The first systematic review on the effect of the antibacterial approach to prevent and control caries with special reference to the use of CHX-V concluded that the evidence was inconclusive for the use of CHX-V for caries prevention in risk groups [Twetman, 2004]. A more recent systematic review on the reduction of caries with CHX-V showed a moderate caries-inhibitory effect in children, adolescents and young adults when applied every 3–4 months [Zhang et al., 2006]. The most recent systematic review on the effectiveness of CHX-V for preventing dental caries in children and adolescents concluded that the evidence regarding the effectiveness of CHX-V compared to fluoride varnish (FV) for preventing caries is inconclusive [James et al., 2010]. However, a systematic quantitative evaluation of the effect of CHX-V, particularly on root surface caries, has not yet been performed. Therefore, this paper aimed to systematically evaluate the current literature to determine the effect of the use of CHX-V on root caries incidence and activity.
This systematic review was conducted in accordance with the guidelines of Transparent Reporting of Systematic Reviews and Meta-Analyses [PRISMA statement; Moher et al., 2009]. The question being focused on was as follows: what is the effect of CHX-V on root caries, in a patient with gingival recessions?
Three Internet sources were used to search for appropriate papers that satisfied the study purpose. These included the National Library of Medicine, Washington, D.C. (MEDLINE-PubMed), the Cochrane Central Register of Controlled Trials (CENTRAL) and EMBASE (Excerpta Medical Database by Elsevier). The databases were searched for studies conducted in the period up to and including December 23, 2010. The structured search strategy was designed to include any published paper that evaluated the effect of CHX-V on root caries (for details on the used search terms, see tables 1 and 2).
The following eligibility criteria were used:
• randomized controlled clinical trials (RCTs) or controlled clinical trials;
• papers written in English;
• conducted in humans;
• subjects ≥18 years of age;
• intervention: CHX-V;
• control: placebo OR control treatment OR FV;
• clinical parameters: root caries incidence and/or root caries activity.
Two reviewers (D.E.S. and N.C.V.) independently screened titles and abstracts for eligible papers. If information relevant to the eligibility criteria was not available in the abstract, or if the title was relevant but the abstract was not available, the paper was selected for a full reading of the text. Next, full-text papers that fulfilled the eligibility criteria were identified and included into this study. The two reviewers hand-searched the reference lists of all of the selected studies for additional published papers that could possibly meet the eligibility criteria of this study. Papers that fulfilled all of the selection criteria were processed for data extraction.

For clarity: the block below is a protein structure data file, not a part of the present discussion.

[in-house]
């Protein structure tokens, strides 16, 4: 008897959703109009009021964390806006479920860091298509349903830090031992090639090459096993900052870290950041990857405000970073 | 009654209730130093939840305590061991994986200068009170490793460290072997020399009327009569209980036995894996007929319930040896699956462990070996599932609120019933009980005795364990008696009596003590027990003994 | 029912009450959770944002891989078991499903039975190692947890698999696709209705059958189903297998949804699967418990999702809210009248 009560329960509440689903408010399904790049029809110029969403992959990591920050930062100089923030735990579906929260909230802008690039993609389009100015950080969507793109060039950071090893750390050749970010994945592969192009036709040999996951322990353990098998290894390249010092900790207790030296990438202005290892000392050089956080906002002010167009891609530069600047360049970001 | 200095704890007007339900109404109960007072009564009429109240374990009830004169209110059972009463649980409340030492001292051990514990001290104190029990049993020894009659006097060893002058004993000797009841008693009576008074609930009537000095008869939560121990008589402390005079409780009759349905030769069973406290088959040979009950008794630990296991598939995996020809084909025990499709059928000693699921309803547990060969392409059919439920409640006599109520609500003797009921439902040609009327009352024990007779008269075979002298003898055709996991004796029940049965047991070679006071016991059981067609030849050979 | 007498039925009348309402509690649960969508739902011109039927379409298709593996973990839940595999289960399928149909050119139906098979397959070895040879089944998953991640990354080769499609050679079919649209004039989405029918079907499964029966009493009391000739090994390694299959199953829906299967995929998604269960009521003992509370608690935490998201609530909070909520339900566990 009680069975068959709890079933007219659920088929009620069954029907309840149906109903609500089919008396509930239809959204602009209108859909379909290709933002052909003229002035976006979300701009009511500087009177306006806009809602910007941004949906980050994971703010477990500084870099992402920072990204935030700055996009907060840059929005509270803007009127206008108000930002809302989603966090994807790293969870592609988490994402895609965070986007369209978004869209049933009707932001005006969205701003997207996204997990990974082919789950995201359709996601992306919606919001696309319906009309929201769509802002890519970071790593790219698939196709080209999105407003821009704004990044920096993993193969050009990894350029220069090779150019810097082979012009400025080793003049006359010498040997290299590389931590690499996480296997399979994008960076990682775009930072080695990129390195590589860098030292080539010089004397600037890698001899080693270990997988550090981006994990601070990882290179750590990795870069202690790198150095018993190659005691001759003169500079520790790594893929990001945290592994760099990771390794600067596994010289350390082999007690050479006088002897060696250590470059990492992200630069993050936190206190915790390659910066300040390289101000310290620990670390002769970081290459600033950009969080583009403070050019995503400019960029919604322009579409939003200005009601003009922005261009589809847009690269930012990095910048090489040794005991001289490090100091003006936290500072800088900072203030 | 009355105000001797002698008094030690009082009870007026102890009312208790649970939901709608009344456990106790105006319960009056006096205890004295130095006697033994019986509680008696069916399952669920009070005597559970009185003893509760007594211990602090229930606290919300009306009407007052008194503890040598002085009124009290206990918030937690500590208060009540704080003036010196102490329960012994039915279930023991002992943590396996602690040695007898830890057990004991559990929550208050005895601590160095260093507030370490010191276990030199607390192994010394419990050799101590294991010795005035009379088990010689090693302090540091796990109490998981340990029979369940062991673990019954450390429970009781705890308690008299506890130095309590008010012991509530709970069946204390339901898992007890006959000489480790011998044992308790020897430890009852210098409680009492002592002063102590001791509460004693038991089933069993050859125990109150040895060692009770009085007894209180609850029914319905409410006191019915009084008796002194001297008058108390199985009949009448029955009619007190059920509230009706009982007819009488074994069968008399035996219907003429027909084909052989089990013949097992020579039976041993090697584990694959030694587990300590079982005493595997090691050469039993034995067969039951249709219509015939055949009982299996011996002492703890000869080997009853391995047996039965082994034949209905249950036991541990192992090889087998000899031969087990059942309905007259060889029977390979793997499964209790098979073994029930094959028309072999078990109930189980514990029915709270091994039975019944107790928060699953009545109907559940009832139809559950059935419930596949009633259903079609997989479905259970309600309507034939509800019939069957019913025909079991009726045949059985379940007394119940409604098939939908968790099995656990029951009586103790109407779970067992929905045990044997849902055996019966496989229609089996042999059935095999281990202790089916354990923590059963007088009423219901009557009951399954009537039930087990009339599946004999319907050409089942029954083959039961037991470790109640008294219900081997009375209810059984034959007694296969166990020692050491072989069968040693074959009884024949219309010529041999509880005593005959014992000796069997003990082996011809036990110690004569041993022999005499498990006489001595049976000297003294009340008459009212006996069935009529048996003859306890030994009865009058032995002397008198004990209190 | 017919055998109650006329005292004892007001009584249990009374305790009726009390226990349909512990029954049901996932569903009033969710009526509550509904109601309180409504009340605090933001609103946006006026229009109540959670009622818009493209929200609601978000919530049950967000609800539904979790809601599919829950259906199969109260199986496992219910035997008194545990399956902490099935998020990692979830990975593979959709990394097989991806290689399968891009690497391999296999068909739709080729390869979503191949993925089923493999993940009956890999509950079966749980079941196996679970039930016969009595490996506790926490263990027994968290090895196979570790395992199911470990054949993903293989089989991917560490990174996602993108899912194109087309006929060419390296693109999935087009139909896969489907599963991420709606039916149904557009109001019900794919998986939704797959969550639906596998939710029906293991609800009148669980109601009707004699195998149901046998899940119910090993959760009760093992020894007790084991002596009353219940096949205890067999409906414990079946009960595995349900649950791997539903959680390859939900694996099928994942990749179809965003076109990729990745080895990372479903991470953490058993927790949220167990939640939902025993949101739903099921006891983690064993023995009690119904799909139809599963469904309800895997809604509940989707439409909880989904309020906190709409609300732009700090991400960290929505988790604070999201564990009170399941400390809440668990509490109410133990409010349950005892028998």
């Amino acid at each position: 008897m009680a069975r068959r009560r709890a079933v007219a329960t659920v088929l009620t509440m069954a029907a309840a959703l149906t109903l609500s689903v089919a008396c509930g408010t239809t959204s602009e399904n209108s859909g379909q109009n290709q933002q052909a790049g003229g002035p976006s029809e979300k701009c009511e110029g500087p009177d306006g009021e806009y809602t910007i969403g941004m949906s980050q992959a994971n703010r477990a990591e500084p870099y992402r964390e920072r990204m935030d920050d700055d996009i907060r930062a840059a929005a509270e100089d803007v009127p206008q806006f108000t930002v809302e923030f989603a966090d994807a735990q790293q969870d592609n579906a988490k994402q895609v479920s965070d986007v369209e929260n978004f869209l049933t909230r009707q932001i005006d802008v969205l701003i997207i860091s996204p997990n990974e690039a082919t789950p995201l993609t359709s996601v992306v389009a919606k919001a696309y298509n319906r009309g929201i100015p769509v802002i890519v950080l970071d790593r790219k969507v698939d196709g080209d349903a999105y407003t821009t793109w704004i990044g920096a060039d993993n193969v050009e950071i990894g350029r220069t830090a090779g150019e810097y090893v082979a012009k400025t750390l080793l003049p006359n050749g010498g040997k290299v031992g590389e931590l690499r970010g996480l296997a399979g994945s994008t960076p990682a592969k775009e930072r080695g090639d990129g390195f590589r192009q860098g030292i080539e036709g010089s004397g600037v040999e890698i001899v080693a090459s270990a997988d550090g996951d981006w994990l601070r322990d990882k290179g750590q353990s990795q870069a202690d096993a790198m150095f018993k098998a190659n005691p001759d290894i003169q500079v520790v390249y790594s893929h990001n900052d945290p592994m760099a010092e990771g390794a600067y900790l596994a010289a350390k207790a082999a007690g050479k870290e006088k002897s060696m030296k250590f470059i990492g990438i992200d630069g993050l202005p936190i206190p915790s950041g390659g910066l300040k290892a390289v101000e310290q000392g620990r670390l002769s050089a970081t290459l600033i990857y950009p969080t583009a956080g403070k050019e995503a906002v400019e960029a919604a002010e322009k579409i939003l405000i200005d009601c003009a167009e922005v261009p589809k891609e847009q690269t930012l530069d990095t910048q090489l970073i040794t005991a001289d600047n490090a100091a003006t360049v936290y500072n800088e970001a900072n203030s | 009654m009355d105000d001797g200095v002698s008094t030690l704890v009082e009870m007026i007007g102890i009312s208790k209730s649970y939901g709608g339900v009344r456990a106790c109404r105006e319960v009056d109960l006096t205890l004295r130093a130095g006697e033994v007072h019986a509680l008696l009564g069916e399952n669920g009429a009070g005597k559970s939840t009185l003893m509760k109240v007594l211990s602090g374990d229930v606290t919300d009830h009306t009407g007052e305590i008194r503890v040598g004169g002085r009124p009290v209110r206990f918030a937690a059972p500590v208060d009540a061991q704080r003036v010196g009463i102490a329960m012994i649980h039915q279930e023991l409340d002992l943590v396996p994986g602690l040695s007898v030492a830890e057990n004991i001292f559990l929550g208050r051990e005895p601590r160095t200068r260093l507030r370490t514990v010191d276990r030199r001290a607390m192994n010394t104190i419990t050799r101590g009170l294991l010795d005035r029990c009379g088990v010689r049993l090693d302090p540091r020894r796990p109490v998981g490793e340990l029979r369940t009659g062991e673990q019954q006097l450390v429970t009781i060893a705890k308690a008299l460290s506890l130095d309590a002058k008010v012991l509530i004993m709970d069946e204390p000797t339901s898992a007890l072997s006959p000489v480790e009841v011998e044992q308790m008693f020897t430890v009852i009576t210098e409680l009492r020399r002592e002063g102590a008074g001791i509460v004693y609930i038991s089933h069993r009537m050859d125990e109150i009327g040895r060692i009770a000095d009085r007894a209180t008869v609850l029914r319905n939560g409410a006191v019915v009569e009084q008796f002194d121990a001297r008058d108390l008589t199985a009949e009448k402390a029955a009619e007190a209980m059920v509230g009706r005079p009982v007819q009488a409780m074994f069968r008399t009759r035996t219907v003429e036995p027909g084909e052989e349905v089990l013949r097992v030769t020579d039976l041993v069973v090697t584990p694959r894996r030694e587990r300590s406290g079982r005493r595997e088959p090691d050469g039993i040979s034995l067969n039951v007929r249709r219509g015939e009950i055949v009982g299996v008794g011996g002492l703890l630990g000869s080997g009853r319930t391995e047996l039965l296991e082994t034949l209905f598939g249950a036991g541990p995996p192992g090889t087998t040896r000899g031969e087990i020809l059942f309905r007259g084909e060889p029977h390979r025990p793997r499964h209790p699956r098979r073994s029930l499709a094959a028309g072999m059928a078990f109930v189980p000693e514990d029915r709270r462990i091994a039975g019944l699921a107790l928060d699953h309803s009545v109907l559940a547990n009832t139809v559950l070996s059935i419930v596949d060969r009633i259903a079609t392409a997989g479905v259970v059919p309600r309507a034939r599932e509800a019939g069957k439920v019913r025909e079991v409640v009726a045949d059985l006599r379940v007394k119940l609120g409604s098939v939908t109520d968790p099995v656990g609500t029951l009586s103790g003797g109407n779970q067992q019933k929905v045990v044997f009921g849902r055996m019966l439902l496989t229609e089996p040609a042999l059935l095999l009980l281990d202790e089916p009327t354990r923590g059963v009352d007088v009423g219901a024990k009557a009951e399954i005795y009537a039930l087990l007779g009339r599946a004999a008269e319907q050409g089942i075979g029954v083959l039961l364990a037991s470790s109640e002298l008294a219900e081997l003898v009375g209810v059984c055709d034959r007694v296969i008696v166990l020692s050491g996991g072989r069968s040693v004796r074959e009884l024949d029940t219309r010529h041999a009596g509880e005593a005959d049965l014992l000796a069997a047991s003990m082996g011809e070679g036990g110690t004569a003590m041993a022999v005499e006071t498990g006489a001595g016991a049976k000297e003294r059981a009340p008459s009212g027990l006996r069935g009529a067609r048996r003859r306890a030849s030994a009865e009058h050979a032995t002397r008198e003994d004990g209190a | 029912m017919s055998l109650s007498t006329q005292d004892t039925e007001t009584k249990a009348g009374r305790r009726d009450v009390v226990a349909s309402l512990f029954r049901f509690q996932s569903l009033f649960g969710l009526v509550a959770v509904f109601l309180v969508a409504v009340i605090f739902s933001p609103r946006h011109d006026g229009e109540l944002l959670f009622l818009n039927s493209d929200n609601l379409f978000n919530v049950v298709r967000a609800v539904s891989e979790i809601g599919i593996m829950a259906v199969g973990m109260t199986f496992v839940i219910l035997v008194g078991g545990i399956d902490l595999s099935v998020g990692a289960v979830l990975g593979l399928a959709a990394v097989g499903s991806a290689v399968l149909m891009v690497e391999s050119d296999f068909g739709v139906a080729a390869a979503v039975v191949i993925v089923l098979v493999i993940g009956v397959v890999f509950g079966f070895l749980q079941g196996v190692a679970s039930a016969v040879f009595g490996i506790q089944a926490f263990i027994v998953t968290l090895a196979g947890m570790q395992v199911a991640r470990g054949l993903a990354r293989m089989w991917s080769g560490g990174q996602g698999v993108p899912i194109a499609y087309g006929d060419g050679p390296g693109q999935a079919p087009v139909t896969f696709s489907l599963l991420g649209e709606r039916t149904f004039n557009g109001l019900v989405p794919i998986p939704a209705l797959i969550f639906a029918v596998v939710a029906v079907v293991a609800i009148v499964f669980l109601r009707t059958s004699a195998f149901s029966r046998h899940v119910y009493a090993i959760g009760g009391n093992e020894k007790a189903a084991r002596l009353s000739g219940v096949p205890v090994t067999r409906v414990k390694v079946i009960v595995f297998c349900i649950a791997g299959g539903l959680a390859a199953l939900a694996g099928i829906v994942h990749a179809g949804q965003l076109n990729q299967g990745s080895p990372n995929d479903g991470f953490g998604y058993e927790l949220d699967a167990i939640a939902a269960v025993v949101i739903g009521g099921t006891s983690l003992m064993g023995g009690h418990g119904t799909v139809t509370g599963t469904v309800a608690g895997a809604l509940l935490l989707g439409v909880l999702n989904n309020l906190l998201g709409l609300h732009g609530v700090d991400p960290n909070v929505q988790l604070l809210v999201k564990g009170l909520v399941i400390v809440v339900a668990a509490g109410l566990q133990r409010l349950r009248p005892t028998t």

The heterogeneity across the studies was detailed according to the following factors:
• type of varnish and comparison;
• application regimen and procedure;
• funding source;
• clinical indices.
Two reviewers (N.C.V. and D.E.S.) scored the methodological quality of the included studies. An assessment of the methodological study quality was performed as proposed by the RCT checklist of the Dutch Cochrane Center  and was completed with quality criteria that were obtained from the CONSORT statement 2001 [CONSORT Group, 2009], Moher et al. [2001a, b, c], Needleman et al. , the Jadad scale [Jadad et al., 1996] and the Delphi List [Verhagen et al., 1998]. Criteria were designated to each domain of internal validity, external validity, and statistical methods.
Each aspect of the score list was given a ‘+’ sign for an informative description of the item at issue and a study design meeting the quality standard, a ‘–’ sign for an informative description, but a study design not meeting the quality standard, and a ‘?’ for lacking or insufficient information. If random allocation, defined eligibility criteria, blinding to patient and examiner, balanced experimental groups, an identical treatment between groups except for intervention and report of follow-up were present, the study was classified as having a low risk of bias. If 1 of these 6 criteria was missing, the study was considered to have a moderate potential risk of bias. If 2 or more of these criteria were missing, the study was considered to have a high potential risk of bias, as proposed by Van der Weijden et al. . In addition, the Centre for Evidence-Based Medicine levels of evidence [Centre for Evidence-Based Medicine, 2009] were used to assess the methodological quality. Score 1a is given to individual RCTs with a narrow confidence interval and 1b– to individual RCTs with a wide confidence interval. Score 2b is given to individual cohort studies, including low-quality RCTs (e.g. <80% follow-up).
Data from the papers that met the selection criteria were processed for analysis. Data were extracted with regard to the effect of CHX-V in comparison to a placebo, a control treatment, or an FV. For studies that presented intermediate assessments, the baseline and final evaluations were used for this review. Mean values and standard deviations were extracted by D.E.S. and N.C.V.